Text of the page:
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Parade


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#1 Mel Johnson

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Posted 11 September 2003 - 03:55 AM

Has anybody here thought about "Parade" as a possessing a sort of nearly-Japanese concept of the "beauty of the missing"? The Managers hawk their attractions without words, the Chinese Conjurer produces invisible effects and objects, the acrobats perform high-wire walks on the floor, and nearly succeed in falling off of that, The Manager on Horseback is invisible, and dances to inaudible music, the Little American Girl has a costume without a sketch, and in the end, as the dancers all slump over, it becomes apparent that their show has had no audience. (Except, ironically, us)

#2 rg

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Posted 11 September 2003 - 04:11 AM

your ref. to this concept of 'beauty is missing' is fascinating (and eeire).
one footnote here, tho in no way contradicting your point, is the fact that the original creators of the ballet intended for the 3rd manager to be riding the horse we see riderless in the final version of the ballet. in fact, the floppy figure of a rider fell off the horse designed by picasso and built by whomever fell off during some rehearsal time. so the final choice was to let the horse become a riderless characer/manager.
i don't know of this concept: beauty is missing. but it is fascinating and in keeping w/ many of the things i do know of japanese aesthetics.
in all, a compelling thought.

#3 Alexandra

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Posted 11 September 2003 - 07:28 AM

A very compelling thought -- thank you, Mel.

I was struck, reading Cyril W. Beaumont's account of this, by the way he viewed the Acrobats -- as pathetic creatures, groping each other but without lust or love; another "absence."

I wonder if that was the first unitard pas de deux?

#4 Funny Face

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Posted 11 September 2003 - 02:03 PM

This is a good topic for me to add to the list of why my teacher needs to give another lecture dem. I recall that during that lecture, he talked about how he and other Joffrey dancers who were "in" the horse first thought of it as sort of a 'step down' (esp. if you were the rear of the horse) and came to realize it was an honor to be the horse. Also, he was amazed at how much applause the horse always got, even though it didn't seem to the dancers to be especially difficult, but when I saw the company do "Parade" just this past spring, it was like that again, with the horse clearly being an audience favorite.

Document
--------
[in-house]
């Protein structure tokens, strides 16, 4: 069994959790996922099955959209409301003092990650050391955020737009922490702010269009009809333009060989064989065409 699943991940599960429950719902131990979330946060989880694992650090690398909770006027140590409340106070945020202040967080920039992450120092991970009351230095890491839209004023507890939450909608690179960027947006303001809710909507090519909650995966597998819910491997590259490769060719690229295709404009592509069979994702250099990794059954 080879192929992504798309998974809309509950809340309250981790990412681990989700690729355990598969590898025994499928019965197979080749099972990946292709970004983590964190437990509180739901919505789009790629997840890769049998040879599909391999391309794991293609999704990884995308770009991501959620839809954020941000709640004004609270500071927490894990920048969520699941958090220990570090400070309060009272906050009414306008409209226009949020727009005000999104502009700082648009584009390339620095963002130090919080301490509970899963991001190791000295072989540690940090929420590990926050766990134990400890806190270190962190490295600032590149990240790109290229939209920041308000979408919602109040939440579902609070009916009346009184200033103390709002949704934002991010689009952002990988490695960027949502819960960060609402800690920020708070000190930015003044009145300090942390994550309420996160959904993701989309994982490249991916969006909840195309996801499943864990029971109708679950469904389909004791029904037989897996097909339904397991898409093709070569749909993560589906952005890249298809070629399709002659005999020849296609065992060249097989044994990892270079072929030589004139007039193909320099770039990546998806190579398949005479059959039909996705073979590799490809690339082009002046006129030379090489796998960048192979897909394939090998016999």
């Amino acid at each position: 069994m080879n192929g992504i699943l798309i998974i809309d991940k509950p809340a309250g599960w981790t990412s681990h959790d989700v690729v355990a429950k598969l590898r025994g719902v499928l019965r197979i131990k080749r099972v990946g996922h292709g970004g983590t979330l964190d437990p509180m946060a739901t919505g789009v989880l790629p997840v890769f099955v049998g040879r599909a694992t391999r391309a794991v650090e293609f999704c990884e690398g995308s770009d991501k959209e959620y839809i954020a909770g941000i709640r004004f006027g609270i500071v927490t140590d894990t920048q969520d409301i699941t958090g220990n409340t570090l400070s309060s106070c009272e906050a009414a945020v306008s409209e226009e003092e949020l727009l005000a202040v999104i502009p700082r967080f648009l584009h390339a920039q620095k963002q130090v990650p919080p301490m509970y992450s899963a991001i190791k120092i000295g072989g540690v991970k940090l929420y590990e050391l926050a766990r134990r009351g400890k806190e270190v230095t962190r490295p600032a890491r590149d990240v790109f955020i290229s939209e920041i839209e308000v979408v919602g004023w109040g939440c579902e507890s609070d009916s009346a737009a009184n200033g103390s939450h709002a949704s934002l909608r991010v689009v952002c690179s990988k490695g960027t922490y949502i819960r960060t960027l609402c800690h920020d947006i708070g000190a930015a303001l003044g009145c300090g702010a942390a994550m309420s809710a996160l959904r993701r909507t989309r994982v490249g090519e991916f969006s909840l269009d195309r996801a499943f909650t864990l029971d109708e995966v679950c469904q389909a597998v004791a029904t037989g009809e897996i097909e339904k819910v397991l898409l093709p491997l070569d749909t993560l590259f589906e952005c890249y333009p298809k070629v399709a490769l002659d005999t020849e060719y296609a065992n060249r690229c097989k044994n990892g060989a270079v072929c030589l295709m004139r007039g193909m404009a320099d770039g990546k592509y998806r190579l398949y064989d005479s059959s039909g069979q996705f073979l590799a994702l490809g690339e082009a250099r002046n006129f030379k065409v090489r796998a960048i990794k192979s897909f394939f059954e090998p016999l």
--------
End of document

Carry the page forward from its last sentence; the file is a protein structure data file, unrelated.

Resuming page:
#5 carbro

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Posted 11 September 2003 - 03:12 PM

It's been a dog's age since I last saw "Parade," but I, too, remember the horse as a great highlight.

Let it be a lesson to the "human" dancers -- the old actors' warning about never appearing with a child or an animal! :cat:

#6 Mel Johnson

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Posted 11 September 2003 - 06:28 PM

Great fill-in, rg, I did not know that! Another case of a "fortunate accident"!
I just was thinking about "Parade" in the concept of Zen, and that topic suddenly popped into my head. It's almost an extended koan.

I remember meeting a friend after I had left the Joffrey, and he told me that he had been part of the horse. "The head?" asked I, all innocence and figuring his height would have made him a natural for that tall structure. "No, the other end." "Oh, type-casting!" When I woke up in the alley....

I have quite a few souvenir buttons of the Joffrey in various colors, and of different folk, but only one of the horse. It wouldn't stay in stock!

#7 Patricia

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Posted 12 September 2003 - 05:47 AM

My favorite part of PARADE is the horse, who has the silliest Picasso grin on his (?) face. It looks like he's laughing at the audience. Satie's score is important, etc., but music would have ruined the moment.

According to the Gold-Fitzdale biography of Misia Sert, Cocteau and Satie intended PARADE as a side-swipe Ballets Russe hangers-on, whom they despised. That may be true, but Massine gave it something more than subtext. PARADE is quirky, but great, in its own unique way.


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